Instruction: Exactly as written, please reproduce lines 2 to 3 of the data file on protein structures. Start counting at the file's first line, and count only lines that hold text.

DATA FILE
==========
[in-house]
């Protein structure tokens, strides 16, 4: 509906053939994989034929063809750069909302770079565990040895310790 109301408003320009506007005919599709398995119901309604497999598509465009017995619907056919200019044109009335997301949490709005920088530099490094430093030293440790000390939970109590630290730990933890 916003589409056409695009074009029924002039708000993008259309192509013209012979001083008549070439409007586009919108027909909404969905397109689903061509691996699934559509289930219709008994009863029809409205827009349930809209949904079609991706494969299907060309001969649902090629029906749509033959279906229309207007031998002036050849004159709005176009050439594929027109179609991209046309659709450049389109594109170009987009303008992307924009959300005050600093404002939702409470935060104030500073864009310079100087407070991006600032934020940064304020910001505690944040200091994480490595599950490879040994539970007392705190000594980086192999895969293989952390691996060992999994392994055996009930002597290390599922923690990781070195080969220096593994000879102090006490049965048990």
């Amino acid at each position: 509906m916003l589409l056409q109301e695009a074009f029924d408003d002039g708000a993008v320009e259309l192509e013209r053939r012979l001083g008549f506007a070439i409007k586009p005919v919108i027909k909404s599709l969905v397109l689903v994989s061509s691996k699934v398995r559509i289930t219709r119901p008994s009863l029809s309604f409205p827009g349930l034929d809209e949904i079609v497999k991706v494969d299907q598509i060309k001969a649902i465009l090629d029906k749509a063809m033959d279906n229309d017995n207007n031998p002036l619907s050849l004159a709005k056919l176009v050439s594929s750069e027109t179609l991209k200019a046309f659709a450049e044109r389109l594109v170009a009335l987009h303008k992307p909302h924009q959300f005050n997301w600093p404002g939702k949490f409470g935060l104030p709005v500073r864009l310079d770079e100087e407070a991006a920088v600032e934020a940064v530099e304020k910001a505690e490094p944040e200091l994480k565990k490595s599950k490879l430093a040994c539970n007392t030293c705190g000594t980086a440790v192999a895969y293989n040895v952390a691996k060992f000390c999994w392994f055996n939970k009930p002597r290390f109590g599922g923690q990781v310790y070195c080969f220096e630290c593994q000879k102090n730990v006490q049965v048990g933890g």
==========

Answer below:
């Protein structure tokens, strides 16, 4: 509906053939994989034929063809750069909302770079565990040895310790 109301408003320009506007005919599709398995119901309604497999598509465009017995619907056919200019044109009335997301949490709005920088530099490094430093030293440790000390939970109590630290730990933890 916003589409056409695009074009029924002039708000993008259309192509013209012979001083008549070439409007586009919108027909909404969905397109689903061509691996699934559509289930219709008994009863029809409205827009349930809209949904079609991706494969299907060309001969649902090629029906749509033959279906229309207007031998002036050849004159709005176009050439594929027109179609991209046309659709450049389109594109170009987009303008992307924009959300005050600093404002939702409470935060104030500073864009310079100087407070991006600032934020940064304020910001505690944040200091994480490595599950490879040994539970007392705190000594980086192999895969293989952390691996060992999994392994055996009930002597290390599922923690990781070195080969220096593994000879102090006490049965048990």
């Amino acid at each position: 509906m916003l589409l056409q109301e695009a074009f029924d408003d002039g708000a993008v320009e259309l192509e013209r053939r012979l001083g008549f506007a070439i409007k586009p005919v919108i027909k909404s599709l969905v397109l689903v994989s061509s691996k699934v398995r559509i289930t219709r119901p008994s009863l029809s309604f409205p827009g349930l034929d809209e949904i079609v497999k991706v494969d299907q598509i060309k001969a649902i465009l090629d029906k749509a063809m033959d279906n229309d017995n207007n031998p002036l619907s050849l004159a709005k056919l176009v050439s594929s750069e027109t179609l991209k200019a046309f659709a450049e044109r389109l594109v170009a009335l987009h303008k992307p909302h924009q959300f005050n997301w600093p404002g939702k949490f409470g935060l104030p709005v500073r864009l310079d770079e100087e407070a991006a920088v600032e934020a940064v530099e304020k910001a505690e490094p944040e200091l994480k565990k490595s599950k490879l430093a040994c539970n007392t030293c705190g000594t980086a440790v192999a895969y293989n040895v952390a691996k060992f000390c999994w392994f055996n939970k009930p002597r290390f109590g599922g923690q990781v310790y070195c080969f220096e630290c593994q000879k102090n730990v006490q049965v048990g933890g």